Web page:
From a very brief foray, it seems that the emotional loading of food is rife within the vegan (and especially the raw/foodblogging) community. On both an ethical and a health level. There are a lot of people who are searching for the most ultimately sanctimonious way of eating - the thing that is the absolute best for their bodies (rarely backed up by decent nutritional science or historical evidence that most humans can eat meat and fish and dairy and not suffer from ill effects), and which has the least impact on the lives of other creatures and on the world around them. 

I'm all for low-impact food, but not when it becomes the sole focus of one's life. It's a fact of the modern world that mass importing/transportation/farming processes aren't always great for the environment, but also that most of us are so damn busy all the time that it's impossible to live the best of all possible lives, food-wise. We balance the two. We do as much as we can to reduce our impact whilst still getting up and going to work every morning and having a good time. And the puritanical aspect of some of the culinary extremism that can be witnessed on these very interwebs is indicative of a mentality which wants to take every drop of joy out of food and eating. Orthorexia may not be medically recognised, but it's an interesting framework through which to view this effect.

At times, the militance becomes dangerous. I saw at least three examples of people who claimed to manage their cancer/other serious or terminal illness entirely through a vegan/raw diet. It's dangerous both for them and for the people they influence. Touting any dietary changes as some kind of miracle cure for disease - as a cure for the absolute fact of mortality, almost - is irresponsible and should not be encouraged. And yet I didn't see many voices of dissent within those communities. Possibly because the dissenters are all people like me: fans of modern medicine who are angered too much by the concept of a diet curing cancer to stay around long enough to comment. One of the most powerful lessons the Internet has taught us is that you can't engage people in meaningful debate if they don't want to engage, even if you're pretty sure you're right.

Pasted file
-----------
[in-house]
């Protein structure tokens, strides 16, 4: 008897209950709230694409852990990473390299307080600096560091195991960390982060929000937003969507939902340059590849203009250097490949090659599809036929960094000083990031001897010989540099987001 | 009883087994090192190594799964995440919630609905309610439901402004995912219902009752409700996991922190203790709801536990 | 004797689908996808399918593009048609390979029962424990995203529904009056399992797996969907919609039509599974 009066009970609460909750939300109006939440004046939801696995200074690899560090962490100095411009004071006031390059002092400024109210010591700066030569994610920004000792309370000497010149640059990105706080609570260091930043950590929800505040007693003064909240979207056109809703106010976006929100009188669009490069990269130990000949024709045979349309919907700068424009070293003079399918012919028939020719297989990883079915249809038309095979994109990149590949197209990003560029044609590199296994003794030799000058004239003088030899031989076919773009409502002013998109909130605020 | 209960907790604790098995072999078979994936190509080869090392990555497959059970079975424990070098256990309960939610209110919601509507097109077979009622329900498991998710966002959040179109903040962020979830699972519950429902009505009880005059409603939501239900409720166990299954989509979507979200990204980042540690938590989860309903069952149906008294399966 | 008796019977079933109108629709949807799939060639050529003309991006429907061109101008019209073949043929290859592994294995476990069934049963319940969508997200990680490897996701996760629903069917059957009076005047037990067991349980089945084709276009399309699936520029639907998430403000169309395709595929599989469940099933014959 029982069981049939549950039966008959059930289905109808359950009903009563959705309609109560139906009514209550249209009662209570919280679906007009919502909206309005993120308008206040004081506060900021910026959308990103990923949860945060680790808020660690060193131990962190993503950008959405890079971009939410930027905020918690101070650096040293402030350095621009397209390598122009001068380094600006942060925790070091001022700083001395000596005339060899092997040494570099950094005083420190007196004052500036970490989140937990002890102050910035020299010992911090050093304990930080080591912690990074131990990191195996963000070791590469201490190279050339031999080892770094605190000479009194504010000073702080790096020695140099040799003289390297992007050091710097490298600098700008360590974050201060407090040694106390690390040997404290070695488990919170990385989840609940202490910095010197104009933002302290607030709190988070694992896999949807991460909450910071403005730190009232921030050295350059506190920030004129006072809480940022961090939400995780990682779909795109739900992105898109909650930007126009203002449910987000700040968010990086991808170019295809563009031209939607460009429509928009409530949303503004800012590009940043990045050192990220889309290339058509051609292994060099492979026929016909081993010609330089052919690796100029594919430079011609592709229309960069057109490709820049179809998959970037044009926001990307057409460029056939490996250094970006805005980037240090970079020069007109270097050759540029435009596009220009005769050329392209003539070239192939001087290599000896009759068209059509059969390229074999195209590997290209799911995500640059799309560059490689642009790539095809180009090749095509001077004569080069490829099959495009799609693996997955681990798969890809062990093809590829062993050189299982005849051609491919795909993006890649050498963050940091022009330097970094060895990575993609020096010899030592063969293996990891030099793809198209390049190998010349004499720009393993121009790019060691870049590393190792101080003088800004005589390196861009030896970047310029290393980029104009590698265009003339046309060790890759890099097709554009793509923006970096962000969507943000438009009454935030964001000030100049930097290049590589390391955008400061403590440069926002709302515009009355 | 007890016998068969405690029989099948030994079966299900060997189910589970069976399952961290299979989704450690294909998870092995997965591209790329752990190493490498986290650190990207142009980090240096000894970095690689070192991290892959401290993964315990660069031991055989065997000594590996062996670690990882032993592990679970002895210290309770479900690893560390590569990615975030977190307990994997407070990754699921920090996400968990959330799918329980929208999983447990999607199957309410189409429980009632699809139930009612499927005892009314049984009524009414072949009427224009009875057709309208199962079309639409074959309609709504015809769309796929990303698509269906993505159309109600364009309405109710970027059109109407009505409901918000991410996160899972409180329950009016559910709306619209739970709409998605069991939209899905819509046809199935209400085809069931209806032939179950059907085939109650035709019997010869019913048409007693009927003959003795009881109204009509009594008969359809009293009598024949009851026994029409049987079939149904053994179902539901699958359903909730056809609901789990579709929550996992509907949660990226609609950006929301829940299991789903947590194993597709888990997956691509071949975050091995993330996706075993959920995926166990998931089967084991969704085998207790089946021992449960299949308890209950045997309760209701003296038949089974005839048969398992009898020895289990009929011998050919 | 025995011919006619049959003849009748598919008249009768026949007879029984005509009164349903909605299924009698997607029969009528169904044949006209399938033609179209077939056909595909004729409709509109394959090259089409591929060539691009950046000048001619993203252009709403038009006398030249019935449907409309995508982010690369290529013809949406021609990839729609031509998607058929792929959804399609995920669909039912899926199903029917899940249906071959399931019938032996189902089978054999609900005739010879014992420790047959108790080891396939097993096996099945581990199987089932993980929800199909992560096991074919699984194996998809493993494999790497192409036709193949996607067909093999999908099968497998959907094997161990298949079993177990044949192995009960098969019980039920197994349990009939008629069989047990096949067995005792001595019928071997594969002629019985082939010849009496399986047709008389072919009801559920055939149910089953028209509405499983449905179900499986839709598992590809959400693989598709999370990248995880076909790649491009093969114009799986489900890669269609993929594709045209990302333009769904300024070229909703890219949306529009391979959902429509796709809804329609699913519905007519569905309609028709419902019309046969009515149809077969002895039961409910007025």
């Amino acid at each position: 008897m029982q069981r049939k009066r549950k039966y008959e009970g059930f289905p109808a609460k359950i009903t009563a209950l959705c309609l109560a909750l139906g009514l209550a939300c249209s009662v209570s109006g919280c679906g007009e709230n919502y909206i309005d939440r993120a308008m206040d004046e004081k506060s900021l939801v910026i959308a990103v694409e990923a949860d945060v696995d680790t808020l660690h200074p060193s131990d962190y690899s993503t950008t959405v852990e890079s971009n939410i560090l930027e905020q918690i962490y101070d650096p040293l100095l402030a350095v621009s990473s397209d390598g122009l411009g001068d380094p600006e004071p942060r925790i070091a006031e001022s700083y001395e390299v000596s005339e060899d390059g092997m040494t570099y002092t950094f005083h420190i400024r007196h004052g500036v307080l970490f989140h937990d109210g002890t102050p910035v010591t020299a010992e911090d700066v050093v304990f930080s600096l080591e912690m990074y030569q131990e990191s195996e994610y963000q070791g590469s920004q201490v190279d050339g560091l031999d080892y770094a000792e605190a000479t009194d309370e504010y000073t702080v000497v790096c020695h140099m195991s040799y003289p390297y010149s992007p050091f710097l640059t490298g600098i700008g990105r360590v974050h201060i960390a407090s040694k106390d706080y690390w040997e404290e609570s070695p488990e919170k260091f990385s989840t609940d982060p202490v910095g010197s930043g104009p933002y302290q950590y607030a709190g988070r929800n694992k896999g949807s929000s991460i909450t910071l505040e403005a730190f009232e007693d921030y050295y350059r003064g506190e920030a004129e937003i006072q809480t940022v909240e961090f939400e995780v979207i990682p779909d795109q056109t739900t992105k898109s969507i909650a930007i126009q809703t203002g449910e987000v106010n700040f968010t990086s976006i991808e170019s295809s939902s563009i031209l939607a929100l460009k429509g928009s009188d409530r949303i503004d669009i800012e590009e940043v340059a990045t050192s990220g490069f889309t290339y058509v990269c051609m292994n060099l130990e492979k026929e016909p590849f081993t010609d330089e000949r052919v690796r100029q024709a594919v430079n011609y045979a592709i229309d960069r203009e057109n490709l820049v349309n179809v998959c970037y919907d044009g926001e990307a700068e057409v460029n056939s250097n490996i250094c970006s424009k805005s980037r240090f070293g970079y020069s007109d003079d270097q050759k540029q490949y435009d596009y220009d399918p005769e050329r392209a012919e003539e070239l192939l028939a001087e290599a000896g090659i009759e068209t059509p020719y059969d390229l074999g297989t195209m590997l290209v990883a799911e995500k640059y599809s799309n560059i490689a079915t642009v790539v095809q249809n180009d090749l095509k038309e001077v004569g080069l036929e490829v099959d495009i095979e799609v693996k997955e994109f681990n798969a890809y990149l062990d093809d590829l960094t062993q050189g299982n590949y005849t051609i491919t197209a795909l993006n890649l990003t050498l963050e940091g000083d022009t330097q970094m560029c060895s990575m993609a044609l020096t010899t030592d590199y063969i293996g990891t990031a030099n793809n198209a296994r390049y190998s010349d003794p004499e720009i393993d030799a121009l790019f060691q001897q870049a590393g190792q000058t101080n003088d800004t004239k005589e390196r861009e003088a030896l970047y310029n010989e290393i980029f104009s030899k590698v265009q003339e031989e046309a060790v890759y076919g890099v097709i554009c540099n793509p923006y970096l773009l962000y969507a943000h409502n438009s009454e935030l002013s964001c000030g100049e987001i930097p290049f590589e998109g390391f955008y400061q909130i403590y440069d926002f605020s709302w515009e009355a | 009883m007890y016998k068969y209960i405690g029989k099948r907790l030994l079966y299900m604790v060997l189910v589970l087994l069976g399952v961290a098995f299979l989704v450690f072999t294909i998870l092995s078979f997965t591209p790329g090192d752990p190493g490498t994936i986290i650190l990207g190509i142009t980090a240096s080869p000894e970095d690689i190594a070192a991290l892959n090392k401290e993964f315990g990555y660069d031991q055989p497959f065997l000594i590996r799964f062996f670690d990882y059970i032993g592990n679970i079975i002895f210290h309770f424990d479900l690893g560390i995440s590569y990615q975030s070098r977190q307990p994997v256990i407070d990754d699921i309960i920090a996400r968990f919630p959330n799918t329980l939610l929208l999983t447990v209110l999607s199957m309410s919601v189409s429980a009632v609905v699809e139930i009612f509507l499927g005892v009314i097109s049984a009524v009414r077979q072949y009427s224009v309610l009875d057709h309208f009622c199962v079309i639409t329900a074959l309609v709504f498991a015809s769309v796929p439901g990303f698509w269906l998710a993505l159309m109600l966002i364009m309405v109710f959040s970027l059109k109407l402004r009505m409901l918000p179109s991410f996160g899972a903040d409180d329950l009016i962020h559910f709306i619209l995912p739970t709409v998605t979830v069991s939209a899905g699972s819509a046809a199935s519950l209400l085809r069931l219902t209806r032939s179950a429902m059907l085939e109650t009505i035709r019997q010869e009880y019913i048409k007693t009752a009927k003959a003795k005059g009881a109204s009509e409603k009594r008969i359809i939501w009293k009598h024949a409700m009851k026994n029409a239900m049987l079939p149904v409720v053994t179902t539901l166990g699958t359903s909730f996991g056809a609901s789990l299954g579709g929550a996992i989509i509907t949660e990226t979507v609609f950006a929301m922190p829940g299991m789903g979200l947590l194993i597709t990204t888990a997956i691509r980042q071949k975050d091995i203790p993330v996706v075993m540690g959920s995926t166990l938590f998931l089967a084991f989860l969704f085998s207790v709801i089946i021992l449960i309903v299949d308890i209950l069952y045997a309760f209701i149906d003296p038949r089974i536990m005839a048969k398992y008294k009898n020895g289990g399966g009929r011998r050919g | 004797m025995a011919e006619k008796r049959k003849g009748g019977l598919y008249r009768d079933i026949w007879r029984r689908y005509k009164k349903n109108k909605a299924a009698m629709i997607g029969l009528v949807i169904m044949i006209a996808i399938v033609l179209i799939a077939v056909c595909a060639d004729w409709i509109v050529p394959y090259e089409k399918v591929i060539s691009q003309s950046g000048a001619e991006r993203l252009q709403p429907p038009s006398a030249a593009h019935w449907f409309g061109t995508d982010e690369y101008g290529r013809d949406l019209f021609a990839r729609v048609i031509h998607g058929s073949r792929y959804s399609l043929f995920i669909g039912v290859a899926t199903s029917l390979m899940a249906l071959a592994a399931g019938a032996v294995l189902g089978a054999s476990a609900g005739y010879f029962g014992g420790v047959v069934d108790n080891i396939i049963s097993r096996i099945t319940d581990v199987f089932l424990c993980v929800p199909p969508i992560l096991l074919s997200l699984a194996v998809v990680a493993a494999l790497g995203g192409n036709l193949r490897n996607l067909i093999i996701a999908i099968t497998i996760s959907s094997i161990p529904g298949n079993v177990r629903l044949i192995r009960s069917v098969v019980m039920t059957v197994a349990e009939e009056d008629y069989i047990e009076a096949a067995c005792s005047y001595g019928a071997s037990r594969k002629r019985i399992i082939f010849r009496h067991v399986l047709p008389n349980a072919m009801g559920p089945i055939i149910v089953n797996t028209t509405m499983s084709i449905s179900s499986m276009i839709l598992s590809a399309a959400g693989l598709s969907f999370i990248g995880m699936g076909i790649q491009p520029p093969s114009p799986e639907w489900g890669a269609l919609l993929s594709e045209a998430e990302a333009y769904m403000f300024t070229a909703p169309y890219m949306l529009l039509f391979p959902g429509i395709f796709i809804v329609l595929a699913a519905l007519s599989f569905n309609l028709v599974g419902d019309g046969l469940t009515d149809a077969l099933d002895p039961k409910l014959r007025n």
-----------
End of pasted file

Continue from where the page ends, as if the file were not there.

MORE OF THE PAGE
As well as delving into the world of vegan blogging, I also got up to speed with the ex-vegan community, which is pretty interesting itself. It's made up of people who were formerly notable vegan/raw bloggers who decided not to remain vegan and went public about this decision, often because their diets were having a deleterious effect on their health. The response from the hard-line vegans was often outrageous - one woman was told that she and her family deserved to be killed like the animals they had gone back to eating. The response was much stronger than the complaints these hardcore vegans levied against people who had always eaten meat and never been vegan, most likely because of the sense of betrayal invoked by a high-profile vegan publicly going back to meat-eating. Which brings us, once again, to the emotional loading of food and lifestyle.